Diseases, Conditions, Syndromes

North Korea reports another fever surge amid COVID-19 crisis

North Korea on Tuesday reported another large jump in illnesses believed to be COVID-19 and encouraged good health habits, as a mass outbreak spreads through its unvaccinated population and military officers were deployed ...

Medical research

Unique binding of delta variant may explain high transmissibility

Unlike other SARS-CoV-2 variants, the delta variant can attach to copies of itself, forming larger aggregations, or clumps, of viral particles, suggests a study by scientists at the National Institutes of Health. The researchers ...

Diseases, Conditions, Syndromes

Five facts about Bell's palsy

No one's exactly sure what causes Bell's palsy, a condition that causes sudden facial weakness on one side of the face. But the symptoms are unmistakable. Once the weakness, or paralysis, sets in—usually on one side of ...

Medications

WHO 'strongly recommends' Pfizer's COVID pill

The World Health Organization said Friday it "strongly recommended" Pfizer's COVID-19 antiviral pill Paxlovid for patients with milder forms of the disease who were still at a high risk of hospitalization.

Surgery

5 reasons to consider becoming an organ donor

While 2021 proved to be a record-breaking year for organ donation in the U.S., many people are still hesitant to register to become a donor. Nationwide, only about 48% of people are registered to be organ donors, according ...

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Antiviral drug

Antiviral drugs are a class of medication used specifically for treating viral infections. Like antibiotics for bacteria, specific antivirals are used for specific viruses. Unlike antibiotics, antiviral drugs do not destroy their target pathogen but inhibit their development.

Antiviral drugs are one class of antimicrobials, a larger group which also includes antibiotic, antifungal and antiparasitic drugs. They are relatively harmless to the host, and therefore can be used to treat infections. They should be distinguished from viricides, which are not medication but destroy virus particles outside the body.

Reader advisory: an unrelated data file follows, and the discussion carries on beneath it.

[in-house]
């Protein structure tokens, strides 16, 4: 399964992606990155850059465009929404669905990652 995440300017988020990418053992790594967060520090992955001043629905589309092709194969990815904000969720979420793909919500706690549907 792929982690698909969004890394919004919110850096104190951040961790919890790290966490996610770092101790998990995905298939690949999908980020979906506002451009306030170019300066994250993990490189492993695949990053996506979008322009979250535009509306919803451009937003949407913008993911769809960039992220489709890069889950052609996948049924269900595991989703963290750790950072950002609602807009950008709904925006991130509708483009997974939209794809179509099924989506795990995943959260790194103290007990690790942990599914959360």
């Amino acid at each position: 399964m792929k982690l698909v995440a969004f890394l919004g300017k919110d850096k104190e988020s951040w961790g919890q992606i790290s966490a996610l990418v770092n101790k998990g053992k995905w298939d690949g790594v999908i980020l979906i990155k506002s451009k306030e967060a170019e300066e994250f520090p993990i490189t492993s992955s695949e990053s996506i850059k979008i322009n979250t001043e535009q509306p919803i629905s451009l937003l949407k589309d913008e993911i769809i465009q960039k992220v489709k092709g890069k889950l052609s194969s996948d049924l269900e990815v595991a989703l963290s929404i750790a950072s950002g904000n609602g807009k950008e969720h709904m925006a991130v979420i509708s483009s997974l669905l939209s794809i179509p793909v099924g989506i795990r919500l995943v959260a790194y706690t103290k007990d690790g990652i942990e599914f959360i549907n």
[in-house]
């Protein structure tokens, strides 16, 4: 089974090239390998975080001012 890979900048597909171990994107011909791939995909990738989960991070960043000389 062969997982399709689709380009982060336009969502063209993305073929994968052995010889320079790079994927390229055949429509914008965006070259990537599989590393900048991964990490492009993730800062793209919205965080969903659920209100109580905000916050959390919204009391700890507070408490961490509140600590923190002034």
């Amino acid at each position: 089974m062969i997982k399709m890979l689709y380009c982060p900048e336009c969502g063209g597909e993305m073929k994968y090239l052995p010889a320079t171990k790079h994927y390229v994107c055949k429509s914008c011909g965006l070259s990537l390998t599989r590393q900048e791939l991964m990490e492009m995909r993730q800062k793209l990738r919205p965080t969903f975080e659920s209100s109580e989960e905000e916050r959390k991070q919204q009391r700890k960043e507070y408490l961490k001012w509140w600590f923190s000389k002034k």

Most of the antivirals now available are designed to help deal with HIV, herpes viruses (best known for causing cold sores and genital herpes, but actually causing a wide range of diseases), the hepatitis B and C viruses, which can cause liver cancer, and influenza A and B viruses. Researchers are working to extend the range of antivirals to other families of pathogens.

Designing safe and effective antiviral drugs is difficult, because viruses use the host's cells to replicate. This makes it difficult to find targets for the drug that would interfere with the virus without harming the host organism's cells.

The emergence of antivirals is the product of a greatly expanded knowledge of the genetic and molecular function of organisms, allowing biomedical researchers to understand the structure and function of viruses, major advances in the techniques for finding new drugs, and the intense pressure placed on the medical profession to deal with the human immunodeficiency virus (HIV), the cause of the deadly acquired immunodeficiency syndrome (AIDS) pandemic.

Almost all anti-microbials, including anti-virals, are subject to drug resistance as the pathogens mutate over time, becoming less susceptible to the treatment. For instance, a recent study published in Nature Biotechnology emphasized the urgent need for augmentation of oseltamivir (Tamiflu) stockpiles with additional antiviral drugs including zanamivir (Relenza) based on an evaluation of the performance of these drugs in the scenario that the 2009 H1N1 'Swine Flu' neuraminidase (NA) were to acquire the tamiflu-resistance (His274Tyr) mutation which is currently wide-spread in seasonal H1N1 strains.

This text uses material from Wikipedia, licensed under CC BY-SA